Pushed out in the early 1980s as chief executive of M/A-COM, the Lowell-based technology business he helped build, Larry Gould found himself at a crossroads.
“You’ve got this anxiety, like withdrawal pains,” he told the Globe in 1984, when his role had changed from CEO to part-time consultant to the company.
After leaving executive duties behind, Dr. Gould saw a segment on a morning TV talk show about a camp in Georgia attended by children with cancer. That inspired him to create Camp Sunshine, a retreat in Casco, Maine, that offers weeklong stays for children with life-threatening illnesses and their family members. Over the past 30 years, 40,000 people have attended the nonprofit camp free of charge.
“If I had still been CEO I would have looked at that program and said, ‘How sad,’ and gone on to my next meeting,” Dr. Gould told the Globe in 1999, recalling the moment he saw the TV segment. “But there was no next meeting.”
Dr. Gould died Feb. 13 in Overlook Medical Center in Summit, N.J., of complications from Parkinson’s disease. He was 84 and had lived in New England most of his life.
“He was somewhere between passionate and obsessed” with the camp, said his son Martin of New York City. “He thought about it 24/7, and he could hardly talk about anything else.”
When Dr. Gould left the chief executive spot at M/A-COM, he was in his early 50s and still owned a considerable amount of stock in the company. He also owned Point Sebago, a golf and beach resort in Casco, which he had bought with others as an investment in 1968 and had owned outright since 1973.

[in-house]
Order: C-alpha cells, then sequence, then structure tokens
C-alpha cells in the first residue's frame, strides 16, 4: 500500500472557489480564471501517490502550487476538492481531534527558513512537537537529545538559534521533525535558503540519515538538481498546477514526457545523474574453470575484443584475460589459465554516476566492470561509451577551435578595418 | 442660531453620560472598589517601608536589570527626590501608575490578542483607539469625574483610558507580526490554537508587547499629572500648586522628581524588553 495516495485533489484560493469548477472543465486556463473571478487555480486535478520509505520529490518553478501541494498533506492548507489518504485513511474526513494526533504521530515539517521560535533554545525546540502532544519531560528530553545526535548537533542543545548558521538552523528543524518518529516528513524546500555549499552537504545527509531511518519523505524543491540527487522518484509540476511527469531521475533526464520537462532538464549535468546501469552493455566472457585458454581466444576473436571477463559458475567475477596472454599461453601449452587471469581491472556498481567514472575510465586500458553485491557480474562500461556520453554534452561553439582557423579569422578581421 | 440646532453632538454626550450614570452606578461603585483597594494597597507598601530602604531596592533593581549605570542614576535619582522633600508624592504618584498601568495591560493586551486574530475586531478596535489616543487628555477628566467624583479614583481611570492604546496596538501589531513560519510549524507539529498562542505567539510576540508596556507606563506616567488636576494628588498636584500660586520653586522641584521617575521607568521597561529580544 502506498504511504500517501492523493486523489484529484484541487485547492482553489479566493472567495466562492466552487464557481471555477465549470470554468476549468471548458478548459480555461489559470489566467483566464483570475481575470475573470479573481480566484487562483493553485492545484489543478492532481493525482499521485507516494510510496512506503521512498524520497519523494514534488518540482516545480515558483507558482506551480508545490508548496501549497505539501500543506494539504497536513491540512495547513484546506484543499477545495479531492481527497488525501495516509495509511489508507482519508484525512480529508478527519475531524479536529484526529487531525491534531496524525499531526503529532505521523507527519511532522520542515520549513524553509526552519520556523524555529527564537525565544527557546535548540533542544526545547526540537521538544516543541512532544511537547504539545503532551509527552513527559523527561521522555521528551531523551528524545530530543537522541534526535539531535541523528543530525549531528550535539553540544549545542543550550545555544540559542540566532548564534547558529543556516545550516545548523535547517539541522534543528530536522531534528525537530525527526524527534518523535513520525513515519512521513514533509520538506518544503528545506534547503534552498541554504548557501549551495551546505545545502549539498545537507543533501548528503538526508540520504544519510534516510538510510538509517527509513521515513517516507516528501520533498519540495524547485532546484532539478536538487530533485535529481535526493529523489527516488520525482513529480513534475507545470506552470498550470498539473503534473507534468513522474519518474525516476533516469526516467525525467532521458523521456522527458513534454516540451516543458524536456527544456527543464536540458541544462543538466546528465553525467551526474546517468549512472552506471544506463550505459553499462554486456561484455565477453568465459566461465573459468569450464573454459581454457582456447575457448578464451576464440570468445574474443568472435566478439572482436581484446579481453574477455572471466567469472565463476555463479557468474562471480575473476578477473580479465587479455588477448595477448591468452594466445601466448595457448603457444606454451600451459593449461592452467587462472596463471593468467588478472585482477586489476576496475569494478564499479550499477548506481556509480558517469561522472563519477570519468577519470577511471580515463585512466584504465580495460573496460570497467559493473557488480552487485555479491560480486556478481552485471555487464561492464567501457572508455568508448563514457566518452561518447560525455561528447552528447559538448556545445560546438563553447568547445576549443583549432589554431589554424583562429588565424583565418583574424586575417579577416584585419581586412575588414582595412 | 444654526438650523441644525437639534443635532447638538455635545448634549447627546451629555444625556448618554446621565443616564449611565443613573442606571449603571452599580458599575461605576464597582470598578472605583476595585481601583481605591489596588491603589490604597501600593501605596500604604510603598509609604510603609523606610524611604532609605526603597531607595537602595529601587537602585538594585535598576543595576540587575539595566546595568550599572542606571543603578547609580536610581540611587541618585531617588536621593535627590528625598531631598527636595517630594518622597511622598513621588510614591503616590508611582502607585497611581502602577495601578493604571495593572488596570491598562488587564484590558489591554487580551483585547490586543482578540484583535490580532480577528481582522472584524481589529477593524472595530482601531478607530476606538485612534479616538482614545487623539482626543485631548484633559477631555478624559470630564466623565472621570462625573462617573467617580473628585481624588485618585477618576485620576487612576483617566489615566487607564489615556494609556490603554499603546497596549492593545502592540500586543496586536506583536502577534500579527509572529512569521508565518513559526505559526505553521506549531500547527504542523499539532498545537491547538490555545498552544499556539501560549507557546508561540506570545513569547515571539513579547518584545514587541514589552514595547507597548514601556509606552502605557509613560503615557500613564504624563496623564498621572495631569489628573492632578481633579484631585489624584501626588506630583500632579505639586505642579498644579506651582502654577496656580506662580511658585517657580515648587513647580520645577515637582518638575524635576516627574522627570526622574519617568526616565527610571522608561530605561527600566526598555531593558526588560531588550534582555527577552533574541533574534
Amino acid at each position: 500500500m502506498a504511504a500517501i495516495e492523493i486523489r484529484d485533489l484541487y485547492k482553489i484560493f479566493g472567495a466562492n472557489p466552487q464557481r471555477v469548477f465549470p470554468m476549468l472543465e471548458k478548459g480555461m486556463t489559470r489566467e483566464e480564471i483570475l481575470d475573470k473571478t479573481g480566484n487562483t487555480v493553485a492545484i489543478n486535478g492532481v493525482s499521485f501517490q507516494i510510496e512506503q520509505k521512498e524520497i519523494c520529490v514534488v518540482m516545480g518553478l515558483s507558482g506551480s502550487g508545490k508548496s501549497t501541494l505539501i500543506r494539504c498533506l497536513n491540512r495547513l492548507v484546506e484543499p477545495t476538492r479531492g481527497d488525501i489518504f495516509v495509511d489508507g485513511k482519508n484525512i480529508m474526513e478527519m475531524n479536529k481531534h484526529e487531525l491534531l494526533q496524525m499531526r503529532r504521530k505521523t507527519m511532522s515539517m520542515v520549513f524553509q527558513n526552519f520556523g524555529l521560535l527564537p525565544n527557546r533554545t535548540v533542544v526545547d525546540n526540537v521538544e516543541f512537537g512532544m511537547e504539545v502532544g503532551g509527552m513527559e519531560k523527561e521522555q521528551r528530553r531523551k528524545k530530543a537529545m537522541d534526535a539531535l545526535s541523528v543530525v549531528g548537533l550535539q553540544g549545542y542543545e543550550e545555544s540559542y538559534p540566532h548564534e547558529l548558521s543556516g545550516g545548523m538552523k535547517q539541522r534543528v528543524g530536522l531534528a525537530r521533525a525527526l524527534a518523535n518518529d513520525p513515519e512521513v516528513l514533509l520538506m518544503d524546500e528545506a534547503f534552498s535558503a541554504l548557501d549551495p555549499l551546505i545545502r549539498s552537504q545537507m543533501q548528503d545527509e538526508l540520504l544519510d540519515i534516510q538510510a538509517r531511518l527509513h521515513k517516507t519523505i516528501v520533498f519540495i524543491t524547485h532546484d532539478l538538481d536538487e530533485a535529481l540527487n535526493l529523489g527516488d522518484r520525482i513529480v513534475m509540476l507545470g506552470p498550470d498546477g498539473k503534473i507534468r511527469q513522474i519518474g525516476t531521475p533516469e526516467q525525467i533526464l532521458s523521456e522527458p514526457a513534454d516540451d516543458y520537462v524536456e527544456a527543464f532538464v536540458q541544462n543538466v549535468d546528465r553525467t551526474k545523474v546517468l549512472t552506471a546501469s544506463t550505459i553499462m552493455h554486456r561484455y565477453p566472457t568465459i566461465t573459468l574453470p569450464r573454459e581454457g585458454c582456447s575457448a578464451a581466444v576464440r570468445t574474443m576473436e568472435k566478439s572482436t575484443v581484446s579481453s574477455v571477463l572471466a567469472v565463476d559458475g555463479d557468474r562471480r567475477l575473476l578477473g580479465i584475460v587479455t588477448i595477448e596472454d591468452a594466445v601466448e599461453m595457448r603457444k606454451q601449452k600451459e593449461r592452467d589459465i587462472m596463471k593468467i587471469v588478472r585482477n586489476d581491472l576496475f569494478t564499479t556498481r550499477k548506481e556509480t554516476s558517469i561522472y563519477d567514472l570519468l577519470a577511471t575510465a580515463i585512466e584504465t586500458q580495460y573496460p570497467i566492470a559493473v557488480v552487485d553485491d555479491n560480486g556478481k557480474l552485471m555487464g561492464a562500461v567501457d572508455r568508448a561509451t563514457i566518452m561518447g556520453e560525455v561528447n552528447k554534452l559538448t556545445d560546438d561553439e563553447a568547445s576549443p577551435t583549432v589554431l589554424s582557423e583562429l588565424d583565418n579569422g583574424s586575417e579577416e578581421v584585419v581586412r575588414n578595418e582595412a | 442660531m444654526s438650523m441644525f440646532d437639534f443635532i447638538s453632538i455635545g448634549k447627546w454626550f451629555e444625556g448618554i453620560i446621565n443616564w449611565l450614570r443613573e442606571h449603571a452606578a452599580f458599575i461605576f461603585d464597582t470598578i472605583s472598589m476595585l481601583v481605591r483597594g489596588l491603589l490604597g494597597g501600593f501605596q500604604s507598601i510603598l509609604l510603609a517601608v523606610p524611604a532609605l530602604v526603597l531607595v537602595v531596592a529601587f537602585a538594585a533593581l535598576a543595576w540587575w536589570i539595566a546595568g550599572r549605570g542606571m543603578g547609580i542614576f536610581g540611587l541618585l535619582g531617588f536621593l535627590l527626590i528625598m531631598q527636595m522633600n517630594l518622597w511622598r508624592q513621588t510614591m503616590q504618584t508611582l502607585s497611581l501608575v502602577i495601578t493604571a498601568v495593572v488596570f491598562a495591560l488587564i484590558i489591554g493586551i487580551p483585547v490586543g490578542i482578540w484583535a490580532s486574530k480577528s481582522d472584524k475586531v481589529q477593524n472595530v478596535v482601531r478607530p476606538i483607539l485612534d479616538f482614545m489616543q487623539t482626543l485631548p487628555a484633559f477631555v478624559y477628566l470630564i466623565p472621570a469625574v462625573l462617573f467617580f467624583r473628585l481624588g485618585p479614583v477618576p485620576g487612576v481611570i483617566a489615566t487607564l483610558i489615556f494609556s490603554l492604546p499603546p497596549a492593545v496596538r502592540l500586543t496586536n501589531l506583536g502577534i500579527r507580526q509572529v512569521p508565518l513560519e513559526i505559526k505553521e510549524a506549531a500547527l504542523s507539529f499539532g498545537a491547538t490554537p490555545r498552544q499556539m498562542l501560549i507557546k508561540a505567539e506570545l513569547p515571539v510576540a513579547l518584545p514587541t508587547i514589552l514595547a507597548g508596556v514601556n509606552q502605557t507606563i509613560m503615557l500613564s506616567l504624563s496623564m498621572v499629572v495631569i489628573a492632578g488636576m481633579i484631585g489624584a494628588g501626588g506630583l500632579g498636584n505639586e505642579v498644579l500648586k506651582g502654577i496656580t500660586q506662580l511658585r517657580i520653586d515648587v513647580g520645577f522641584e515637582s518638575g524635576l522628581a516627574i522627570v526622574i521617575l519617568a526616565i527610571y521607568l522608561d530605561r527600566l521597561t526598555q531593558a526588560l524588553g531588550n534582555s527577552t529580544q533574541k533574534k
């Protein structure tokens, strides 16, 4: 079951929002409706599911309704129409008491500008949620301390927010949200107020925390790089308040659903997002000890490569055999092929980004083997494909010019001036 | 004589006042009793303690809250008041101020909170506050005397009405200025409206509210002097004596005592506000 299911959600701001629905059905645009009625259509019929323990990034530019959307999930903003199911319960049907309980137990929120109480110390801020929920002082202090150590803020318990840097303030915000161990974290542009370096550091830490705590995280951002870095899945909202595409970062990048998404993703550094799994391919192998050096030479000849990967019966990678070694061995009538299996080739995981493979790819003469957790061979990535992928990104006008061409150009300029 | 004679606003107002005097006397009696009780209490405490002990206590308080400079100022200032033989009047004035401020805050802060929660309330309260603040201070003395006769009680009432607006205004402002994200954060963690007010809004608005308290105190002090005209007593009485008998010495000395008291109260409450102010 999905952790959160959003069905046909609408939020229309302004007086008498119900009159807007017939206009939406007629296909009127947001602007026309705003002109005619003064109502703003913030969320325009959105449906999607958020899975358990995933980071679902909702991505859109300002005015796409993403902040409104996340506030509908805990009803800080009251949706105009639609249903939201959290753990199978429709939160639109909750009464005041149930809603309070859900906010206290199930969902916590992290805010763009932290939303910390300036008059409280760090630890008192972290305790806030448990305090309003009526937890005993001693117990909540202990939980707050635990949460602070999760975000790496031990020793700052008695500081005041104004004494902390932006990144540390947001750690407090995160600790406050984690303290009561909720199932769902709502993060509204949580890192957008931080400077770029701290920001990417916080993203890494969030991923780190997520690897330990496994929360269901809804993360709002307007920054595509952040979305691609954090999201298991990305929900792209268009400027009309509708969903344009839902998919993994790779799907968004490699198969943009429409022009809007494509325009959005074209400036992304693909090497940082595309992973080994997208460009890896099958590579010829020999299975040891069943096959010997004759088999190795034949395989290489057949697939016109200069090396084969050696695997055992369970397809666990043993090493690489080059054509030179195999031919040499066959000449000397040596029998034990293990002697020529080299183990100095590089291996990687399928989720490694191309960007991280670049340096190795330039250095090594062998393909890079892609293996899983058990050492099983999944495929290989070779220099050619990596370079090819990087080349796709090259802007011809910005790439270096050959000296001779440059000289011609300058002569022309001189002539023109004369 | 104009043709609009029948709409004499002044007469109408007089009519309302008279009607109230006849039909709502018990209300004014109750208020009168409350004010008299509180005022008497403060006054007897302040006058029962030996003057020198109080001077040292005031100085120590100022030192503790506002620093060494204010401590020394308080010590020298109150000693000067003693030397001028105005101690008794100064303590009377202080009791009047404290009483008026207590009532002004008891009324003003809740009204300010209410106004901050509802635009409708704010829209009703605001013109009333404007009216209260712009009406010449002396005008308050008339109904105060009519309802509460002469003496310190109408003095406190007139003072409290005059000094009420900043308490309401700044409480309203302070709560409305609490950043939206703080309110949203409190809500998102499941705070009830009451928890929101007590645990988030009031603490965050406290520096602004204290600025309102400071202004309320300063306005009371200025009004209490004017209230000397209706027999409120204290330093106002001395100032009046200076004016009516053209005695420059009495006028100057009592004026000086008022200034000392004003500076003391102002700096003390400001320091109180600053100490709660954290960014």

Initially, Dr. Gould built up the resort on the Maine property. Then he and his wife, Anna, spoke with oncologists, who said a camp was a good idea not only for sick children but for the patients’ parents and siblings, who faced hardships alongside them.
The Goulds decided to offer the facilities and staff for the week before the resort’s summer season began in 1984. They welcomed families dealing with critical illnesses and arranged for medical care and counseling. During that week, Dr. Gould led discussion groups for parents and was moved by what they and their children endured.
“I knew I had to continue it,” he recalled in a 1999 Globe interview. “I had fathers coming up to me, crying and thanking me.”
He soon expanded the program to four weeks a year – two in the spring and two in the fall. As word spread about Camp Sunshine, demand grew and families were turned away, so Dr. Gould decided he could do more.
In 2001, he led the building of a new facility adjacent to the resort that is now Camp Sunshine’s permanent, year-round home. He made a substantial donation to underwrite costs and spearheaded fund-raising that paid for private suites for visiting families, athletic and activity centers, and housing for the many volunteers who staff the camp.
“Larry thought big,” said Pat Horan of Sea Girt, N.J., a Camp Sunshine board member who attended her first camp session with her husband and three daughters about 20 years ago.
“Lots of people come up with ideas, lots of people start projects,” she said. “Maybe because of his brilliance in business, Larry was able to see it through. It involved a lot of skill and management, plus the kind of perseverance that most people are just not capable of.”